Today’s Gospel reading feels a bit hard to understand at first glance—at least to me. I asked myself exactly what it has to say to us in the context of this past week. As I sit and ponder these Scriptures, I see our San Gabriel Mountains through a light haze of smoke from the fires about 40+ miles to our west. The change in direction of the wind makes breathing outside difficult. We wait in hopes of a directional shift later this afternoon. Throughout the state of California this week, people have lost homes and now we hear about lives lost. Sadly, in addition, more lives were lost because of senseless violence in Thousand Oaks; while the national scene seems to grow more polarized each day.
The three verses from St. Luke which we hear proclaimed are situated between the apostles request of the Lord to “Increase our faith” (17:5) and the “cleansing of the 10 Lepers” (17:11-19). In both cases, faith is the central theme with praise and gratitude added in the latter story.
Jesus continues to make his way to Jerusalem as he invites the apostles to reflect on the expectations of a servant in that society. St. Paul touches on this idea of expectations of the wider Christian community in his letter to Titus. The norms of the Mediterranean world were clearly understood, adhering to the Code of Conduct was expected, and failing to do so would bring dishonor to your community. There was no rugged individualism in this world. Yet, to live as a Christian made your actions especially significant as it spoke to your values and your obligation to your faith community as well as your commitment to living out the Gospel in every aspect of your life. Jesus’ mention of “unprofitable servants,” who have fulfilled their obligation certainly gets my attention. Does he challenge us to go beyond what is required? There is no cause for celebration when we are only doing what is expected—no patting ourselves on the back with a “well done.” Especially when it is only by God’s grace that we can do anything at all.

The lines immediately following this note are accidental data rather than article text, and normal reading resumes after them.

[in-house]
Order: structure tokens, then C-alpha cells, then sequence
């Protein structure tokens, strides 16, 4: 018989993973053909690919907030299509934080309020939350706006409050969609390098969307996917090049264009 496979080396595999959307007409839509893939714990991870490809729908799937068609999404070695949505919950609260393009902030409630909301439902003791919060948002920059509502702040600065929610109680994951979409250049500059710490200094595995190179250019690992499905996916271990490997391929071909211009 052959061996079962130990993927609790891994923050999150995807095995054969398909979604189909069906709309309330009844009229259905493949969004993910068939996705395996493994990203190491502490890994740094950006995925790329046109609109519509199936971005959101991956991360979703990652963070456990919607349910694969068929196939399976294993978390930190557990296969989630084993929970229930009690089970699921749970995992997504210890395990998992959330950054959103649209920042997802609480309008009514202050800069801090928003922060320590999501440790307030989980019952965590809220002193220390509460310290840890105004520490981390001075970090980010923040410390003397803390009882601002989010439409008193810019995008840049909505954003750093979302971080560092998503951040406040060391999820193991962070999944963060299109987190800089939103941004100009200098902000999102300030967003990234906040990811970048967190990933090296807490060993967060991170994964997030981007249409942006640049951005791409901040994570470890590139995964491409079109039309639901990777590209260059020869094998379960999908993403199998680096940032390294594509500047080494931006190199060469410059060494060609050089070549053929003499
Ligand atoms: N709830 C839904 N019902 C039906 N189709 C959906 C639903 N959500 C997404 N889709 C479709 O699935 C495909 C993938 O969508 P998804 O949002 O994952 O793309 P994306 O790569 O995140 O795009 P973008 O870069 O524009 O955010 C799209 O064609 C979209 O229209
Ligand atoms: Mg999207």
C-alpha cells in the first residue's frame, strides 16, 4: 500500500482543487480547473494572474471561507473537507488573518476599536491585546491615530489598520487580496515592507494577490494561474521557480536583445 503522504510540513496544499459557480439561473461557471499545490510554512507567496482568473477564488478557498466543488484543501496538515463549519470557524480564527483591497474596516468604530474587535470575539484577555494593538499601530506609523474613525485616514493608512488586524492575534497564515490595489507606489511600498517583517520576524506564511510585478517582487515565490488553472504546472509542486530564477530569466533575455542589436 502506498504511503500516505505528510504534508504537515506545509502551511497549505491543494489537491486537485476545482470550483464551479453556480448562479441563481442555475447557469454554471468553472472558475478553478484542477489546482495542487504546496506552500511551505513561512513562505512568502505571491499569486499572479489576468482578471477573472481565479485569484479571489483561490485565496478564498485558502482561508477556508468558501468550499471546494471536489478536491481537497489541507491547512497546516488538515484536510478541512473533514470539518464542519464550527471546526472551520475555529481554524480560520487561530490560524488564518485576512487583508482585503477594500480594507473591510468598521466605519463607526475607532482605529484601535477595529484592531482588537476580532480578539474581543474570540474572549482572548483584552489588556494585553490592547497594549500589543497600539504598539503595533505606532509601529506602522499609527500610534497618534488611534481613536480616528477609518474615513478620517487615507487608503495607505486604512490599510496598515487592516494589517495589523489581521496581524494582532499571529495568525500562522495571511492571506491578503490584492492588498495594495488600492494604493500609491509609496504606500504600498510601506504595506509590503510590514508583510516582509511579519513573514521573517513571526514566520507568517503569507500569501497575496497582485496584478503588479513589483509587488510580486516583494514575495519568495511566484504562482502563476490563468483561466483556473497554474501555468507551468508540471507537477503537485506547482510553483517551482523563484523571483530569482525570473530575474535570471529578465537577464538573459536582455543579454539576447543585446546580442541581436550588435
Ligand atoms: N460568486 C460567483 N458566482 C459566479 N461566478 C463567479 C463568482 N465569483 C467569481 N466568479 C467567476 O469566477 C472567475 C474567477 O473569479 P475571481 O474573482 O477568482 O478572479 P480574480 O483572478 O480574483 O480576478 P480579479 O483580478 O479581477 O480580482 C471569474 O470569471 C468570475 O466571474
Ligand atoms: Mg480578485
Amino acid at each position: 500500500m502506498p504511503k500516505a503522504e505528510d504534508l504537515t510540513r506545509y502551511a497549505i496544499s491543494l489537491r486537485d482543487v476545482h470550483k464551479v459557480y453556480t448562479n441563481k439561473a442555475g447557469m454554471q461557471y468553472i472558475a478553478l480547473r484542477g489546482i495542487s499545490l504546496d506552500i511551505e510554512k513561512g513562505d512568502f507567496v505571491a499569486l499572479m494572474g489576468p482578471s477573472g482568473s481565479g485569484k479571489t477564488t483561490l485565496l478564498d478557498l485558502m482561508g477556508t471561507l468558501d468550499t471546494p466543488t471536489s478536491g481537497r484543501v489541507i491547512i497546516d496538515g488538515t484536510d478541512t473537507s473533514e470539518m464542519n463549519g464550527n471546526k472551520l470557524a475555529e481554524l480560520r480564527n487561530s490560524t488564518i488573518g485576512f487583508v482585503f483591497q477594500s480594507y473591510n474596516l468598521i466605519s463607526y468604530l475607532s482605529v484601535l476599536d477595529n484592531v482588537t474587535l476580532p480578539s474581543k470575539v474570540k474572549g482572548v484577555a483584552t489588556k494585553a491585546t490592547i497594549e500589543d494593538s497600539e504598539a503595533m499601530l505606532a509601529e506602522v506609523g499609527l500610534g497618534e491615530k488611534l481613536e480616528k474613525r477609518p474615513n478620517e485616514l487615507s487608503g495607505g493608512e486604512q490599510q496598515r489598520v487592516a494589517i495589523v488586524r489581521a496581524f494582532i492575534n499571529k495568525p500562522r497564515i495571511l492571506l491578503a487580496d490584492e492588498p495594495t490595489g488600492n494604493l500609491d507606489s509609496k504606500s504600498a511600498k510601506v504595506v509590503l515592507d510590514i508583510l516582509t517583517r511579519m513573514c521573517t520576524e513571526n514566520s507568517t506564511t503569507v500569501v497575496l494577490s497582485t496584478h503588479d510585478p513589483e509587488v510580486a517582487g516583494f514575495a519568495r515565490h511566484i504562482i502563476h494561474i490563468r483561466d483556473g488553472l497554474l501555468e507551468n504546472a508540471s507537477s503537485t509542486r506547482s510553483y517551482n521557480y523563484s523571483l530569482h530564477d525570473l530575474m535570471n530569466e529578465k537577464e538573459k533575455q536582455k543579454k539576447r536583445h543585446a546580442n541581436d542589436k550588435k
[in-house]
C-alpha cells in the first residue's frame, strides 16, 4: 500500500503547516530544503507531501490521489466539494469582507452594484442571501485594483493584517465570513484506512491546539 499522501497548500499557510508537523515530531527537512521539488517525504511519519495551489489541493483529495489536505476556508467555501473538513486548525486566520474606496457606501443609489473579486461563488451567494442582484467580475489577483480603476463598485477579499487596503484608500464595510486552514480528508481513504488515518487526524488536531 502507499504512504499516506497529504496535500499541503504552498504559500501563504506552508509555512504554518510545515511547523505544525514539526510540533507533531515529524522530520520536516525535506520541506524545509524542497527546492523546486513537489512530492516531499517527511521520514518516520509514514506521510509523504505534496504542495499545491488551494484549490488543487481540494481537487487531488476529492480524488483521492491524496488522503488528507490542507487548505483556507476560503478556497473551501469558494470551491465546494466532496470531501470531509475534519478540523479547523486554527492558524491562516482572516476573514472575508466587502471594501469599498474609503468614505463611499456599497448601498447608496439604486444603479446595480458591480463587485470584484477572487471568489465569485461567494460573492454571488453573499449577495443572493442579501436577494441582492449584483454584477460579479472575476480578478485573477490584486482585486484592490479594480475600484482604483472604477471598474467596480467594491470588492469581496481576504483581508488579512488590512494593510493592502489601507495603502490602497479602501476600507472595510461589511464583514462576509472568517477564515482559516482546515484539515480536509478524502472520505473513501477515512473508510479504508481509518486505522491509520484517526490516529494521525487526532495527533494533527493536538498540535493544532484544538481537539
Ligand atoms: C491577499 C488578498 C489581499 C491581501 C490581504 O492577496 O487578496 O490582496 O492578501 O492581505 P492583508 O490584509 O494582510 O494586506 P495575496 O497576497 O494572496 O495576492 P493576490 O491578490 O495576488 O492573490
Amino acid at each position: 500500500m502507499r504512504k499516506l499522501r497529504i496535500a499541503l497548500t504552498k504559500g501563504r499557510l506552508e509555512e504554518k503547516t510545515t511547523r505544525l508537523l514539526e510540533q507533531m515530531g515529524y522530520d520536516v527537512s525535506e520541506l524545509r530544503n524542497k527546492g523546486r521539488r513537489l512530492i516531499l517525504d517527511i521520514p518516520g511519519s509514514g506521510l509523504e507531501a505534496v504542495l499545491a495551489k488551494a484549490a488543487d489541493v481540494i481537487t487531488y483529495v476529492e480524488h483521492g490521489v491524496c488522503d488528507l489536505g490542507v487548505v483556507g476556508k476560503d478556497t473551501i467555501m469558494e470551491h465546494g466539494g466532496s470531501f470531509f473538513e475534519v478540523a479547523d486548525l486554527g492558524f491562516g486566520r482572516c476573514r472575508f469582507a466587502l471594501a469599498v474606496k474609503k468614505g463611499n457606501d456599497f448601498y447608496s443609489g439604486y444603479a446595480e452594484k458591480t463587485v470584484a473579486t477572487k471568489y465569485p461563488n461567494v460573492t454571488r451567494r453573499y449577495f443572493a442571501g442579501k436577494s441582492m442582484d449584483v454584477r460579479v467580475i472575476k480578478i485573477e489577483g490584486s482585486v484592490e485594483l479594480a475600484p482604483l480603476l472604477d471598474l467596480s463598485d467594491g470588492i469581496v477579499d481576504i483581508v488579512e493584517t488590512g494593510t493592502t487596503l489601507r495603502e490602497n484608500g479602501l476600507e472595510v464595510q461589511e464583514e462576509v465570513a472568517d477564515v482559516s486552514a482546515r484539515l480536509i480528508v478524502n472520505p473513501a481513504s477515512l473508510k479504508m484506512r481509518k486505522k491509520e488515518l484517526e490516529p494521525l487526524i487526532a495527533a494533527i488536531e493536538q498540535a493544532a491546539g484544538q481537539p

It’s humbling to be reminded that we can do nothing without God’s grace at work in our lives. Even when we work on nurturing that grace and doing all the “right things” it is still only by God’s blessing.
Does our obligation to be his servant stretch us beyond what we think we are capable of in our daily lives? What does our idea of being his servant mean to me—or to you? It must be more than obligation! Our call to serve must rise out of our desire to bring God’s love and mercy into the world in concrete ways. How does this scripture speak to me today in the context of my life? In the context of yours? For, it is NOT about us and our obligations at all. It is only by grace that we are touched—infused, with the fire of the Holy Spirit. Come Holy Spirit and bless our world today.
Jean Bowler is a retreatant at Mater Dolorosa Passionist Retreat Center in Sierra Madre, California, and a member of the Office of Mission Effectiveness Board of Holy Cross Province.